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Yanone Any family of typefaces with above average coolness / quality / size values. 2. What are the reasons for designing a superfamily? Are there conceptional and / or economical reasons? Time is money, so is it worth designing a superfamily?

Guardian Egyptian Headline Bold by Christian Schwartz.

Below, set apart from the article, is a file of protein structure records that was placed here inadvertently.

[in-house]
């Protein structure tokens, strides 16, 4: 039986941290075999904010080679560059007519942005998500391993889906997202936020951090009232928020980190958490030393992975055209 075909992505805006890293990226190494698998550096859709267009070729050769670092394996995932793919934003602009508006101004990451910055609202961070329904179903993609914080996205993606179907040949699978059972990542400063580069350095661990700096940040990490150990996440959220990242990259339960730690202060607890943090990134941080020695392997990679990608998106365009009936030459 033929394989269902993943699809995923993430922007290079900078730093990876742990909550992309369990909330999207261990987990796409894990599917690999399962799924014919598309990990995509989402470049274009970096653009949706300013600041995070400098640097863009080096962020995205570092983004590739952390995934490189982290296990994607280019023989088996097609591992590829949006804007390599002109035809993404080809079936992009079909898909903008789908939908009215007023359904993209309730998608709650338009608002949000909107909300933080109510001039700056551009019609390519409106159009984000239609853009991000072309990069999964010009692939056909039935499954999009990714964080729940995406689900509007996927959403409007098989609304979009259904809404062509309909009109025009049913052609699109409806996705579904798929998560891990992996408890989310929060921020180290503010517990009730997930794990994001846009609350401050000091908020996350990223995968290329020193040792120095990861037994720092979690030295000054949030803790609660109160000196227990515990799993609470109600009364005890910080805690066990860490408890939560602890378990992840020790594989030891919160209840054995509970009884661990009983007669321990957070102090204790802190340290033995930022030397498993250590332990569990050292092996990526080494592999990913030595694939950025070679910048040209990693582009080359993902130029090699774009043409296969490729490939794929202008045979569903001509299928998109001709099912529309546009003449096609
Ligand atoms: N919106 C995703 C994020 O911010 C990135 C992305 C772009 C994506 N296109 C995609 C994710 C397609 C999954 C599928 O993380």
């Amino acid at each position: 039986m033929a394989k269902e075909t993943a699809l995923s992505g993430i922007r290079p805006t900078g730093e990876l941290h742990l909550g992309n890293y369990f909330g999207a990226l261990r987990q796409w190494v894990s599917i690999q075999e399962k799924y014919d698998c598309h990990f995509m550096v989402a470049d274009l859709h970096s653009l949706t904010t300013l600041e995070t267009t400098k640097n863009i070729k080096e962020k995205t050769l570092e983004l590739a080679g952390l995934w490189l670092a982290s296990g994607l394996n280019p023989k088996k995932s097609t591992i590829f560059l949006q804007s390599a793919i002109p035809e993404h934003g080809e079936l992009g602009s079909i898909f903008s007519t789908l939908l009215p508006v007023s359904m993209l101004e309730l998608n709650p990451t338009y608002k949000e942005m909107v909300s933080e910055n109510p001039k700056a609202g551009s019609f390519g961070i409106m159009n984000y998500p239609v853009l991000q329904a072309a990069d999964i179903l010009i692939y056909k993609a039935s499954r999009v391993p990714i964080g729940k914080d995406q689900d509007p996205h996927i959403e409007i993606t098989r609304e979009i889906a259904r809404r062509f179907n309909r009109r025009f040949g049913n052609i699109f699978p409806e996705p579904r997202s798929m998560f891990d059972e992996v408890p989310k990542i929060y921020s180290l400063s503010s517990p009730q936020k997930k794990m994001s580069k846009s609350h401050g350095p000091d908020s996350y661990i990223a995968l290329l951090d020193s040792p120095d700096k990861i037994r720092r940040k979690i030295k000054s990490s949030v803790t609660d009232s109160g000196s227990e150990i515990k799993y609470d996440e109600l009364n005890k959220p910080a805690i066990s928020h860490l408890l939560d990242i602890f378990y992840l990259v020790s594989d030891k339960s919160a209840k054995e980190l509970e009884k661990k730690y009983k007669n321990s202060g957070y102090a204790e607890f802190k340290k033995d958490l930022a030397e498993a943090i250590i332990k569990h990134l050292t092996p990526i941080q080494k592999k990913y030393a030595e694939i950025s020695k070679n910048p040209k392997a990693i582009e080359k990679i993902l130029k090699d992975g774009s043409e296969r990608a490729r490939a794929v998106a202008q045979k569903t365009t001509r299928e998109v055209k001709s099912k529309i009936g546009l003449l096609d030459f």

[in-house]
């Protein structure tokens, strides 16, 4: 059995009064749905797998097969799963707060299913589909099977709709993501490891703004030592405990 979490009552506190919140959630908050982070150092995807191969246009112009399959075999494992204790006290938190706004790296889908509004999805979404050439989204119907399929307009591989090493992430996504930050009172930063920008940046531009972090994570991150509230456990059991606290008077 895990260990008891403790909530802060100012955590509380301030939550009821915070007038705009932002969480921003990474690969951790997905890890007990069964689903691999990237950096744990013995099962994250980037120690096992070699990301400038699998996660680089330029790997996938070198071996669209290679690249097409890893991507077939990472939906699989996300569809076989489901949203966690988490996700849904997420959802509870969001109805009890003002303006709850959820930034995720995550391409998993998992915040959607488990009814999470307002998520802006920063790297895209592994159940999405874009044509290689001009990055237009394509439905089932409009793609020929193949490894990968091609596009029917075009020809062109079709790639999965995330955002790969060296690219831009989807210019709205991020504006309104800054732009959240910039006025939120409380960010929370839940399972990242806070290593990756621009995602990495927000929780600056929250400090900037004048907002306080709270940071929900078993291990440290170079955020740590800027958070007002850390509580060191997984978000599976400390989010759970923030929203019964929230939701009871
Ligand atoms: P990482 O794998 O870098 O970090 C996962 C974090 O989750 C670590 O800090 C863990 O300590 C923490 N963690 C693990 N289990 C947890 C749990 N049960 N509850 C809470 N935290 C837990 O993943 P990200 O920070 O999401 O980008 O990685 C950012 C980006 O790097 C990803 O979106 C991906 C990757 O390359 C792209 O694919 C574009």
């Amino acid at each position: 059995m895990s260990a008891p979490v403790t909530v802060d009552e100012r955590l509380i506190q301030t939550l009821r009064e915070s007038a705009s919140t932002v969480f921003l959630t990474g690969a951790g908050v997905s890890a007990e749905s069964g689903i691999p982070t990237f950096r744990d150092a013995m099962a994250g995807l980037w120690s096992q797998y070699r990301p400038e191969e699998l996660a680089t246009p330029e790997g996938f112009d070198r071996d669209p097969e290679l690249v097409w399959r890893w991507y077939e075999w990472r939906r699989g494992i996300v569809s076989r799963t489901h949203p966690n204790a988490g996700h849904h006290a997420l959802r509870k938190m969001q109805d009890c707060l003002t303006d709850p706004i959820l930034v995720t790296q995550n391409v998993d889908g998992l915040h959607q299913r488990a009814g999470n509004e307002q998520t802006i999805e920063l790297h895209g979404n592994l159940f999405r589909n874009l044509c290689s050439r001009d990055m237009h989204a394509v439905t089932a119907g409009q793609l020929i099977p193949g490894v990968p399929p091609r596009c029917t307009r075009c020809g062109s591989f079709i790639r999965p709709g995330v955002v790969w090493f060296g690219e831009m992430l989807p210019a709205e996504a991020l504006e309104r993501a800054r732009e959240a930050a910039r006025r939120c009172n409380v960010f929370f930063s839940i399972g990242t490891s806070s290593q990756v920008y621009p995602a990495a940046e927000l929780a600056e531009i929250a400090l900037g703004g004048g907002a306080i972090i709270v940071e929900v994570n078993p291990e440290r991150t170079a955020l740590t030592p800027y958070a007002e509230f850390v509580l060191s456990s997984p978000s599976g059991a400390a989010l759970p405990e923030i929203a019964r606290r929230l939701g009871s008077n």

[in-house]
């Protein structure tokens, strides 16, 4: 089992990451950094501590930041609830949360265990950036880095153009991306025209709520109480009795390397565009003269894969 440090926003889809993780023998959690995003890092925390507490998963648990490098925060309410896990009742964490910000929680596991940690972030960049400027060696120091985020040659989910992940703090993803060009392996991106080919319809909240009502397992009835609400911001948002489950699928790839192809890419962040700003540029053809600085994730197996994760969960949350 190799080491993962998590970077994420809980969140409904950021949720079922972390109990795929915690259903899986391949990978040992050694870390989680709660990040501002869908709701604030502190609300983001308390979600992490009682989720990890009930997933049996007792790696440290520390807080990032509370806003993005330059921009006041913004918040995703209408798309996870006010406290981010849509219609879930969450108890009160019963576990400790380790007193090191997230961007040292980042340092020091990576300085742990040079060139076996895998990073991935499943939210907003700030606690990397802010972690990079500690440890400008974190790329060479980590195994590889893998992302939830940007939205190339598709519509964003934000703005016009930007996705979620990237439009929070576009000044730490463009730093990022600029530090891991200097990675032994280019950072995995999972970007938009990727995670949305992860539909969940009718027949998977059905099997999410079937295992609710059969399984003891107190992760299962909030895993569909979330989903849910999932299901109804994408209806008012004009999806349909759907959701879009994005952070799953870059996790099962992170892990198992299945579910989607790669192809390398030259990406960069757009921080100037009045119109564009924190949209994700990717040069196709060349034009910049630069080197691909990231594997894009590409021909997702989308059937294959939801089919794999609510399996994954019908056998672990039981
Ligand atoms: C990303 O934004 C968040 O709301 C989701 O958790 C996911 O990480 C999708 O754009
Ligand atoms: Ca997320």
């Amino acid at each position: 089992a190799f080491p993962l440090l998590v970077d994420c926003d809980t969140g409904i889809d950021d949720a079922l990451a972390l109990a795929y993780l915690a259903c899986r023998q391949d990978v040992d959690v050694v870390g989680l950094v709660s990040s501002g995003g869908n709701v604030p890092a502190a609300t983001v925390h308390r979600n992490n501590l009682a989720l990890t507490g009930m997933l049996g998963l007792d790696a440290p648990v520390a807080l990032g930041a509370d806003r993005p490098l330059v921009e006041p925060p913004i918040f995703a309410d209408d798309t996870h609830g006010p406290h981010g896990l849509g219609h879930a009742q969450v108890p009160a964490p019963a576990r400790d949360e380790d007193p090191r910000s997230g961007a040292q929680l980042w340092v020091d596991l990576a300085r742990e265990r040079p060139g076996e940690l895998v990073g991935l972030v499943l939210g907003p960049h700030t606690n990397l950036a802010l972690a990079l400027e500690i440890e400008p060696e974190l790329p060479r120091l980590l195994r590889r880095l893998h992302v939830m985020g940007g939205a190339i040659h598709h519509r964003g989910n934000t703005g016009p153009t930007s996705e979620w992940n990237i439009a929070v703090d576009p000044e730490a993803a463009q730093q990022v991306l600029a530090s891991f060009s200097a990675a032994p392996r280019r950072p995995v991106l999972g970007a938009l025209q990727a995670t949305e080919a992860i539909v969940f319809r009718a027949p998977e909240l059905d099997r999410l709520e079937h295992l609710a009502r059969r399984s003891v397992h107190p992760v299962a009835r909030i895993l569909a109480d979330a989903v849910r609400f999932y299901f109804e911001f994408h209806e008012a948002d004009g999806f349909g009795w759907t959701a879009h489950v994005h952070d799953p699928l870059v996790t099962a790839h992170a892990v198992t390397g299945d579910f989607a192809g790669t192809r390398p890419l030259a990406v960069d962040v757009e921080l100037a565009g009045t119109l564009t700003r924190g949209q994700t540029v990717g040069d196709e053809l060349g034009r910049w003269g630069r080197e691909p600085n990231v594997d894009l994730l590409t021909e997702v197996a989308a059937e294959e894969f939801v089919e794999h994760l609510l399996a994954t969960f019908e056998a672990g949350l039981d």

con­cept. Earlier, one designer used different names for different families but designed them in a way that they can all work together. For example, Adrian Frutiger’s Univers is Univers Sans, his Glypha is Univers Slab, his Egyptienne F is Univers Clarendon and his Linotype Centennial is Univers Modern. If these fonts were designed today, he probably would have used such names. Nadine Chahine It’s a set of related typeface styles that embody the same general design concept. A superfamily will have many weights and often various widths as well. The first and best example is Adrian Frutiger’s Univers. Paul van der Laan In my opinion a superfamily is a typeface with a very extensive choice of cuts. And these cuts can differ in many ways but they should at least share a certain DNA with each other. They can differ in terms of weight (from hairline to ultra black), width (from compressed to extended), intended optical size (from headline to caption), construction (from roman to italic to blackletter), spacing (proportional versus monospaced), contrast (from monoline to high contrast), or the existence / absence of serifs for example. A superfamily should have one name that serves as an umbrella for all cuts. As much as I would like to classify the works of certain type designers as one superfamily (take Gerard Unger for example, whose Swift, Argo and Oranda could perfectly fit together) this cannot count. Some foundries have even artificially created super­fami­ lies by retrofitting certain typefaces together that historically had different names – Frutiger Serif was initially conceived as Meridien for instance. Superfamilies are from all ages though – it stems from the natural desire by man to constantly break barriers and outperform competitors. Therefore the superfamilies of the past can easily be overlooked, and the superfamilies of today might be the “ordinary” families of tomorrow. Peter Biľak Type terminology and classifications is always a step behind the type development, so many terms are unclear. Superfamily means for some people combination of sans and serif fonts, for example Scala Sans and Scala Serif. Others use it to indicate a very large family of many styles, more than you’d typically expect. Personally I have been avoiding using this term, as its meaning is unclear. But I do think that my own family is super, though!